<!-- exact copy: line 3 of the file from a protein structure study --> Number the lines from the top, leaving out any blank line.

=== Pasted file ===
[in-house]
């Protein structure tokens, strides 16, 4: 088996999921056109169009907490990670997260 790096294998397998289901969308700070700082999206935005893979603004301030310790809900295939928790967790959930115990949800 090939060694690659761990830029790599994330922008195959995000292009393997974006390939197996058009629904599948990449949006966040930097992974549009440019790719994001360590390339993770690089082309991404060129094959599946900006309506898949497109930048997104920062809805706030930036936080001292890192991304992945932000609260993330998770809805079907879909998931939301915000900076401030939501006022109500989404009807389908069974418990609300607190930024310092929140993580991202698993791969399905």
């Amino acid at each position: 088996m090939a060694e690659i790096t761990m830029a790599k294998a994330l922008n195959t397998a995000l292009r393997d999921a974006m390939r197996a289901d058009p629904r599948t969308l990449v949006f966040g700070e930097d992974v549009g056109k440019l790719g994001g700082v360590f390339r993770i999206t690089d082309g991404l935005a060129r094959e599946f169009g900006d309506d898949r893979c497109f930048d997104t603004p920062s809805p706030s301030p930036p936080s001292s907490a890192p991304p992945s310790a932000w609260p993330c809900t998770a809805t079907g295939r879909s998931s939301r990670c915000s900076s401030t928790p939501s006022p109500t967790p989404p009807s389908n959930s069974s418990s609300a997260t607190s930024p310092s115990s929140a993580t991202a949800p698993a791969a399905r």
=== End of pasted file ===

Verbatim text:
């Amino acid at each position: 088996m090939a060694e690659i790096t761990m830029a790599k294998a994330l922008n195959t397998a995000l292009r393997d999921a974006m390939r197996a289901d058009p629904r599948t969308l990449v949006f966040g700070e930097d992974v549009g056109k440019l790719g994001g700082v360590f390339r993770i999206t690089d082309g991404l935005a060129r094959e599946f169009g900006d309506d898949r893979c497109f930048d997104t603004p920062s809805p706030s301030p930036p936080s001292s907490a890192p991304p992945s310790a932000w609260p993330c809900t998770a809805t079907g295939r879909s998931s939301r990670c915000s900076s401030t928790p939501s006022p109500t967790p989404p009807s389908n959930s069974s418990s609300a997260t607190s930024p310092s115990s929140a993580t991202a949800p698993a791969a399905r």